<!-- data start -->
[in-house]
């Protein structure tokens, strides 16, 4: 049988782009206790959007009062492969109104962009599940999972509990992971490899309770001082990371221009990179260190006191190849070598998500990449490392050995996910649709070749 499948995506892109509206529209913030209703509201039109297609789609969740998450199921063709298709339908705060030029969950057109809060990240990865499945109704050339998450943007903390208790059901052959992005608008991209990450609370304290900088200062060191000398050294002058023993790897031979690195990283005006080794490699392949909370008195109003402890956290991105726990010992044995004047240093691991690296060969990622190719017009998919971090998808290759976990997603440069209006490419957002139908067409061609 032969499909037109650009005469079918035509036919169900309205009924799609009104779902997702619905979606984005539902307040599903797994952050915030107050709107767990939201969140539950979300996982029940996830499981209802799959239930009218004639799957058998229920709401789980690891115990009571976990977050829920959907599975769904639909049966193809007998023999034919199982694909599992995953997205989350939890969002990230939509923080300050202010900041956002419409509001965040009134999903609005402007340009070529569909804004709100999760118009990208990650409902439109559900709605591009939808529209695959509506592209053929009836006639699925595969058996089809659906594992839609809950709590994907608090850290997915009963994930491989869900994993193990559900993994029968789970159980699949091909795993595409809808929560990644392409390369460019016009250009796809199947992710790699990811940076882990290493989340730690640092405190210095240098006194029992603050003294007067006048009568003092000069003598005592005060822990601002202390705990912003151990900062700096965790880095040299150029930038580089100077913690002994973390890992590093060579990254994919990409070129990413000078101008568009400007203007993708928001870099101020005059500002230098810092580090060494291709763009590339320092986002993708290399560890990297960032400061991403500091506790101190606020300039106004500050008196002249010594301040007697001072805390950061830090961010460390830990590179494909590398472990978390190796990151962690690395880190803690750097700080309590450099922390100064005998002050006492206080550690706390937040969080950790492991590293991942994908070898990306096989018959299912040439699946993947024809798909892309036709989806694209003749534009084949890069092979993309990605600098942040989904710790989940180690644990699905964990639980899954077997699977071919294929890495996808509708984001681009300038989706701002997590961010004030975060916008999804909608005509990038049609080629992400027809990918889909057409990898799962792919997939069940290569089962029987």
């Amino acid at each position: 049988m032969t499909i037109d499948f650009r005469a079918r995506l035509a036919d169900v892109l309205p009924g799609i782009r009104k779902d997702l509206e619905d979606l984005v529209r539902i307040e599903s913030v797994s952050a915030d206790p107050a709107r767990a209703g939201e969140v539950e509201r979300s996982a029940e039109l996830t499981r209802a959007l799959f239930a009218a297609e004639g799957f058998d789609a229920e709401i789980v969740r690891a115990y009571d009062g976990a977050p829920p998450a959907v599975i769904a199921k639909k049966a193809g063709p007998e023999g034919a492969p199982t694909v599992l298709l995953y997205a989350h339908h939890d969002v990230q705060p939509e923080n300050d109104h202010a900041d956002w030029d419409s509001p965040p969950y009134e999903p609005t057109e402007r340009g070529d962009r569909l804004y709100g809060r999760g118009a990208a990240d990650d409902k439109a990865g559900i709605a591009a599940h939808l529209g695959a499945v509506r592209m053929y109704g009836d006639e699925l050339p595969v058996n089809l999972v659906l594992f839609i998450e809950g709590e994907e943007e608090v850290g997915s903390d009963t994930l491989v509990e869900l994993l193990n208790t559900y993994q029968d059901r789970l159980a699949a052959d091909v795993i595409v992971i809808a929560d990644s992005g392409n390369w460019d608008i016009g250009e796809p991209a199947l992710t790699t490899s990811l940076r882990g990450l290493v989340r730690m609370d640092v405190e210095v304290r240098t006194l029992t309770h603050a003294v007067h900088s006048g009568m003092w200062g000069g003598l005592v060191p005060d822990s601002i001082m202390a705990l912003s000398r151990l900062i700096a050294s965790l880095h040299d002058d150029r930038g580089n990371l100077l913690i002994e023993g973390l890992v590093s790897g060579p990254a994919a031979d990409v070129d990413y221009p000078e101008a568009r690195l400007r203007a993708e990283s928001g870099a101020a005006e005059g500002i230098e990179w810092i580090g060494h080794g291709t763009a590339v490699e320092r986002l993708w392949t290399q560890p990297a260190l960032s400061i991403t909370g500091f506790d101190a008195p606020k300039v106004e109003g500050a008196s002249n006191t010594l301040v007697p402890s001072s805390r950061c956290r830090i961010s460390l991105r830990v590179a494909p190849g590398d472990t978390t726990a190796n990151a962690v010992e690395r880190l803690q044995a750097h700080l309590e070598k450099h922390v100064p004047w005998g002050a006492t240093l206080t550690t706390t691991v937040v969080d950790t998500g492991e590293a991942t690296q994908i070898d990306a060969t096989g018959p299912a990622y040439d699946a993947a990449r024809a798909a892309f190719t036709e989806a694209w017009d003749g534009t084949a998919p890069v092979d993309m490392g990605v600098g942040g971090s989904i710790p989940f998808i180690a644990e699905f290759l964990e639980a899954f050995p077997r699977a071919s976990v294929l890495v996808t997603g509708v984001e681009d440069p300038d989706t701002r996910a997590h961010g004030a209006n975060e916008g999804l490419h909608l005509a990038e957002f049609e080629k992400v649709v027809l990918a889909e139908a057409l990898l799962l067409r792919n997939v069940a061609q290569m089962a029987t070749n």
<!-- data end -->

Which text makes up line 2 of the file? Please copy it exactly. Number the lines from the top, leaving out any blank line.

């Protein structure tokens, strides 16, 4: 049988782009206790959007009062492969109104962009599940999972509990992971490899309770001082990371221009990179260190006191190849070598998500990449490392050995996910649709070749 499948995506892109509206529209913030209703509201039109297609789609969740998450199921063709298709339908705060030029969950057109809060990240990865499945109704050339998450943007903390208790059901052959992005608008991209990450609370304290900088200062060191000398050294002058023993790897031979690195990283005006080794490699392949909370008195109003402890956290991105726990010992044995004047240093691991690296060969990622190719017009998919971090998808290759976990997603440069209006490419957002139908067409061609 032969499909037109650009005469079918035509036919169900309205009924799609009104779902997702619905979606984005539902307040599903797994952050915030107050709107767990939201969140539950979300996982029940996830499981209802799959239930009218004639799957058998229920709401789980690891115990009571976990977050829920959907599975769904639909049966193809007998023999034919199982694909599992995953997205989350939890969002990230939509923080300050202010900041956002419409509001965040009134999903609005402007340009070529569909804004709100999760118009990208990650409902439109559900709605591009939808529209695959509506592209053929009836006639699925595969058996089809659906594992839609809950709590994907608090850290997915009963994930491989869900994993193990559900993994029968789970159980699949091909795993595409809808929560990644392409390369460019016009250009796809199947992710790699990811940076882990290493989340730690640092405190210095240098006194029992603050003294007067006048009568003092000069003598005592005060822990601002202390705990912003151990900062700096965790880095040299150029930038580089100077913690002994973390890992590093060579990254994919990409070129990413000078101008568009400007203007993708928001870099101020005059500002230098810092580090060494291709763009590339320092986002993708290399560890990297960032400061991403500091506790101190606020300039106004500050008196002249010594301040007697001072805390950061830090961010460390830990590179494909590398472990978390190796990151962690690395880190803690750097700080309590450099922390100064005998002050006492206080550690706390937040969080950790492991590293991942994908070898990306096989018959299912040439699946993947024809798909892309036709989806694209003749534009084949890069092979993309990605600098942040989904710790989940180690644990699905964990639980899954077997699977071919294929890495996808509708984001681009300038989706701002997590961010004030975060916008999804909608005509990038049609080629992400027809990918889909057409990898799962792919997939069940290569089962029987």